Memories of Magenta Artist Statement 
In this series of acrylic paintings I am re-creating my memory of the presence of Fireweed growing among the ashes of a forest fire. Working in Fort McMurray provided many opportunities to drive on Highway 63, which is usually a very scenic trip until you come to the sections scorched by fire. One day while traveling on a bus through this particular bleak section of the highway, the traffic came to a stand still for over an hour due to a forest fire a few miles ahead of us. At first glance it was a pretty dismal sight of burnt tree trunks leaning against each other. As I looked through the bus window, I noticed the most brilliant colors of plants growing in spite of the charred surroundings. Wonderful hues of greens and magentas scattered through out the forest floor. It was an incredibly beautiful sight and a true sign of hope.
Color and line can express and highlight many different feelings and emotions. My use of “soft edges”, isolated oil pastel line drawings and layering of glazes attempt to capture the essence of that memory of the fireweed spilling over the forest floor. I hope to convey a note of optimism to an otherwise bleak landscape.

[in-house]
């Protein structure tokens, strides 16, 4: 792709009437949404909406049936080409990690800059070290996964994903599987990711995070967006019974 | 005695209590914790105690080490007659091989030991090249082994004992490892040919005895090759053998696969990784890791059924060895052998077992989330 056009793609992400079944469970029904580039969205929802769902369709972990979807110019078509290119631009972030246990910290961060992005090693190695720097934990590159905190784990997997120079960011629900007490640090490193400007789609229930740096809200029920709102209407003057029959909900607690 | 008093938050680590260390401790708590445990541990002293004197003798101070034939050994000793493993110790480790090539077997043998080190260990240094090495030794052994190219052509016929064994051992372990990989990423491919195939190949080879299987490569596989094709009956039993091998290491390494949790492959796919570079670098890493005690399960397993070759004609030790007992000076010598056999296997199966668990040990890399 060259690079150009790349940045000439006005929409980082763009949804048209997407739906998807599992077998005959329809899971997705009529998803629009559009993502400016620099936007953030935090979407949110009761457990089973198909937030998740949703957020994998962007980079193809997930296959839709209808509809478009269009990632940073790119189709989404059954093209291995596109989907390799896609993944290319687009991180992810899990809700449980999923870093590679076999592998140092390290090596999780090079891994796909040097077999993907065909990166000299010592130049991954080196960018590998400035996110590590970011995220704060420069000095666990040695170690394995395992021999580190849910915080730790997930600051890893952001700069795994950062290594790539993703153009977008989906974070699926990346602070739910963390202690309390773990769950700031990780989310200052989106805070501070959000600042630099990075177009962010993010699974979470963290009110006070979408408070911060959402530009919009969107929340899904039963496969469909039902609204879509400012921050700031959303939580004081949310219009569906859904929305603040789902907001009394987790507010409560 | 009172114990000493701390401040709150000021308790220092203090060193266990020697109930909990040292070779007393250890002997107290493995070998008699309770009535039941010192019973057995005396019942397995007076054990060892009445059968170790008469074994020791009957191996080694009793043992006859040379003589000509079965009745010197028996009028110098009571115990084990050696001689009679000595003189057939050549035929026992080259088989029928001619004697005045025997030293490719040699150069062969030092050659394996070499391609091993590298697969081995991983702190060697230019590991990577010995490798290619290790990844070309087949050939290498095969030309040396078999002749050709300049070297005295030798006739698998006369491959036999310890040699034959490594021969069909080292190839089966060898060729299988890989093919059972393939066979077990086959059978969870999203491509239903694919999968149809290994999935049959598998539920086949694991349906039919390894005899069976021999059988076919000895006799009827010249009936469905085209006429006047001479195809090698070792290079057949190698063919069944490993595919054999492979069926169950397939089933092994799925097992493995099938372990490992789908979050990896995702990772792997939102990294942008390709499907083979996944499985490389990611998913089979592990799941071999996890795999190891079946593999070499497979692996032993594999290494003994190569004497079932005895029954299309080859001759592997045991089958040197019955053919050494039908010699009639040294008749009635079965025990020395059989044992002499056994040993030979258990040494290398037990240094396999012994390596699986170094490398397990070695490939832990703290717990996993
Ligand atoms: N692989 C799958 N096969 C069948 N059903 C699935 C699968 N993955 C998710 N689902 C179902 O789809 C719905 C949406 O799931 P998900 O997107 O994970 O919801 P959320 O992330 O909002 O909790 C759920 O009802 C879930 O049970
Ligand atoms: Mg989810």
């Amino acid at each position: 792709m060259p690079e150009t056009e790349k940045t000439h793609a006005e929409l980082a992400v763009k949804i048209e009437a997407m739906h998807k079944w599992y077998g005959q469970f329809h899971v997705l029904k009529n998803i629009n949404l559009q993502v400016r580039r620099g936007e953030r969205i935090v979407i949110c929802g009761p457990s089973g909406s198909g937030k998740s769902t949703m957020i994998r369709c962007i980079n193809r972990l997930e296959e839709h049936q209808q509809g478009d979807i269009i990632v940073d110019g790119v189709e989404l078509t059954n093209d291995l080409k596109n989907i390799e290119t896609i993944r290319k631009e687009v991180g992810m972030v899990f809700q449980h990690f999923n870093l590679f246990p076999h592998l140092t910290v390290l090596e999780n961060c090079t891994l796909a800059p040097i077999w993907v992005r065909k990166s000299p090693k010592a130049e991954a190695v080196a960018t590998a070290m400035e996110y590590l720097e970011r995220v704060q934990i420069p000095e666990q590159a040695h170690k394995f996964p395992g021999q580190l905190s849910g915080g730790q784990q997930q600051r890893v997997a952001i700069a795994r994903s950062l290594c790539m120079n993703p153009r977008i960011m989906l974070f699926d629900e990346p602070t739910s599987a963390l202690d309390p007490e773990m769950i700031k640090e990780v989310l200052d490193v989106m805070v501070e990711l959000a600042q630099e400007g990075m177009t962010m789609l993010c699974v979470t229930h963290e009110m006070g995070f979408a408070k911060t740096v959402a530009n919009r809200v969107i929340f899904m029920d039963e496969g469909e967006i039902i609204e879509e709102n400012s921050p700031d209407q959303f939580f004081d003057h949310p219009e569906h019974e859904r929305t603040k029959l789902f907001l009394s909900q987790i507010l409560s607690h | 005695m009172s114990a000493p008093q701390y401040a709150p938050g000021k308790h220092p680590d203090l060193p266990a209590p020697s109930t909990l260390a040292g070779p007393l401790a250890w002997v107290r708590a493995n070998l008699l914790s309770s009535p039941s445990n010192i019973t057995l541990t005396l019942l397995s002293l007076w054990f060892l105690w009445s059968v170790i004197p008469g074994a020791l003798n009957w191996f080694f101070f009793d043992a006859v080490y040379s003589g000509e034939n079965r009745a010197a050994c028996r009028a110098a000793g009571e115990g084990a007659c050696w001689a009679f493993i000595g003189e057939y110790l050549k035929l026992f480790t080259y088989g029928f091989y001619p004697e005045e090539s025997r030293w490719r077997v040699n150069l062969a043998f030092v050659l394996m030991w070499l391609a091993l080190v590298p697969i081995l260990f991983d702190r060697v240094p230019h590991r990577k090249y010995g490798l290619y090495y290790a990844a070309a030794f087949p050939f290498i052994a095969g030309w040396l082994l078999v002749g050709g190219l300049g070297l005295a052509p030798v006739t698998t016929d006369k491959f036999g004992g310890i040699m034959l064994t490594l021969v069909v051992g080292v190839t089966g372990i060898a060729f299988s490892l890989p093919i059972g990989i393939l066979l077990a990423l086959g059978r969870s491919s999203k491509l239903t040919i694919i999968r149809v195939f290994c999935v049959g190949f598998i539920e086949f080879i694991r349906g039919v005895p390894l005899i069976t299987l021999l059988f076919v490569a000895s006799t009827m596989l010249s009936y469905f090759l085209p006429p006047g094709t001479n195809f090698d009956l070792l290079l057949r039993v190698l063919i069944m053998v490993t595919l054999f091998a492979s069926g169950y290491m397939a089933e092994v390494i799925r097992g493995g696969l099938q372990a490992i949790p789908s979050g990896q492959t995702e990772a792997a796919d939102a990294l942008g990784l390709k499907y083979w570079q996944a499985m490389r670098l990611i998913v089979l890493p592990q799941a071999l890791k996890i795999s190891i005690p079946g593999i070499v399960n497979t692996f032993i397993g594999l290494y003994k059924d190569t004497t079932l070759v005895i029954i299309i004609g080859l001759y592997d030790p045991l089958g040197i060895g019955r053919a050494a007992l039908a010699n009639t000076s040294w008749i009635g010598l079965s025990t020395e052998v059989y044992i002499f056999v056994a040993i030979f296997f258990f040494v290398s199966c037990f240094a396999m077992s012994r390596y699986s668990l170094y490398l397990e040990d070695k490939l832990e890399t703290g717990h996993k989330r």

The Fireweed is a weed that is probably the most colorful wildflower to grow in ditches along the Alberta highways and is usually the first sign of life to grow in the forest shortly after the devastation of a forest fire. You have to admire its determination and persistence. This memory of the Fireweed has stayed with me all these years waiting for me to recreate it and share the message of hope with others.